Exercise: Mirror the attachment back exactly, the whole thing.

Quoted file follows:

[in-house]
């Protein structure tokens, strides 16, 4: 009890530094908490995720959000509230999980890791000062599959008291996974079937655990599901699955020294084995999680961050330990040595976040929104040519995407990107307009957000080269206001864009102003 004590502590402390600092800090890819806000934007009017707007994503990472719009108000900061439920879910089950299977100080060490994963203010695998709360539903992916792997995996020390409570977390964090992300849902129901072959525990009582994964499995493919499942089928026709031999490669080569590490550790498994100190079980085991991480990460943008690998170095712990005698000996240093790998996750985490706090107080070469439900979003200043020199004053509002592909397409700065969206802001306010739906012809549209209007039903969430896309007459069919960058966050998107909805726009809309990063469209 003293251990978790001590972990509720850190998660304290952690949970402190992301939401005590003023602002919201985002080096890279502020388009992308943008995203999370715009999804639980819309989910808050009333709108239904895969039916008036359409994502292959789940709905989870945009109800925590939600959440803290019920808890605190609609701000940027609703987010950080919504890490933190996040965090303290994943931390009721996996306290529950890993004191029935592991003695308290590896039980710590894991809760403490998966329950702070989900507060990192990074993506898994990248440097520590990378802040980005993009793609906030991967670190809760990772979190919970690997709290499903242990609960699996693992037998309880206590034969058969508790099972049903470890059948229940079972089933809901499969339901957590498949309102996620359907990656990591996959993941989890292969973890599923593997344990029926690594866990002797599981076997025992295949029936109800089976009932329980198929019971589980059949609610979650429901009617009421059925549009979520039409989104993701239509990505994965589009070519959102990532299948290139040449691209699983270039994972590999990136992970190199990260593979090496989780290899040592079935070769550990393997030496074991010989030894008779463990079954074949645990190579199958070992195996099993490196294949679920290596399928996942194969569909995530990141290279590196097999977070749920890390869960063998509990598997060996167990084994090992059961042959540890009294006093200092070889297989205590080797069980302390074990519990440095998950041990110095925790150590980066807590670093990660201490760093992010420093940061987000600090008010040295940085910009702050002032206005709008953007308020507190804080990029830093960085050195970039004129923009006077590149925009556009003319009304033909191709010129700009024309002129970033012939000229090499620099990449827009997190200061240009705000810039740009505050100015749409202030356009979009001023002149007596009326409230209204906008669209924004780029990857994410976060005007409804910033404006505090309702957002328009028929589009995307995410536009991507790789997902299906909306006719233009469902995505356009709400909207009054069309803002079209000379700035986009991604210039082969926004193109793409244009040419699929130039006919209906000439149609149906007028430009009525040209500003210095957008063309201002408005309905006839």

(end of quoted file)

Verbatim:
[in-house]
């Protein structure tokens, strides 16, 4: 009890530094908490995720959000509230999980890791000062599959008291996974079937655990599901699955020294084995999680961050330990040595976040929104040519995407990107307009957000080269206001864009102003 004590502590402390600092800090890819806000934007009017707007994503990472719009108000900061439920879910089950299977100080060490994963203010695998709360539903992916792997995996020390409570977390964090992300849902129901072959525990009582994964499995493919499942089928026709031999490669080569590490550790498994100190079980085991991480990460943008690998170095712990005698000996240093790998996750985490706090107080070469439900979003200043020199004053509002592909397409700065969206802001306010739906012809549209209007039903969430896309007459069919960058966050998107909805726009809309990063469209 003293251990978790001590972990509720850190998660304290952690949970402190992301939401005590003023602002919201985002080096890279502020388009992308943008995203999370715009999804639980819309989910808050009333709108239904895969039916008036359409994502292959789940709905989870945009109800925590939600959440803290019920808890605190609609701000940027609703987010950080919504890490933190996040965090303290994943931390009721996996306290529950890993004191029935592991003695308290590896039980710590894991809760403490998966329950702070989900507060990192990074993506898994990248440097520590990378802040980005993009793609906030991967670190809760990772979190919970690997709290499903242990609960699996693992037998309880206590034969058969508790099972049903470890059948229940079972089933809901499969339901957590498949309102996620359907990656990591996959993941989890292969973890599923593997344990029926690594866990002797599981076997025992295949029936109800089976009932329980198929019971589980059949609610979650429901009617009421059925549009979520039409989104993701239509990505994965589009070519959102990532299948290139040449691209699983270039994972590999990136992970190199990260593979090496989780290899040592079935070769550990393997030496074991010989030894008779463990079954074949645990190579199958070992195996099993490196294949679920290596399928996942194969569909995530990141290279590196097999977070749920890390869960063998509990598997060996167990084994090992059961042959540890009294006093200092070889297989205590080797069980302390074990519990440095998950041990110095925790150590980066807590670093990660201490760093992010420093940061987000600090008010040295940085910009702050002032206005709008953007308020507190804080990029830093960085050195970039004129923009006077590149925009556009003319009304033909191709010129700009024309002129970033012939000229090499620099990449827009997190200061240009705000810039740009505050100015749409202030356009979009001023002149007596009326409230209204906008669209924004780029990857994410976060005007409804910033404006505090309702957002328009028929589009995307995410536009991507790789997902299906909306006719233009469902995505356009709400909207009054069309803002079209000379700035986009991604210039082969926004193109793409244009040419699929130039006919209906000439149609149906007028430009009525040209500003210095957008063309201002408005309905006839």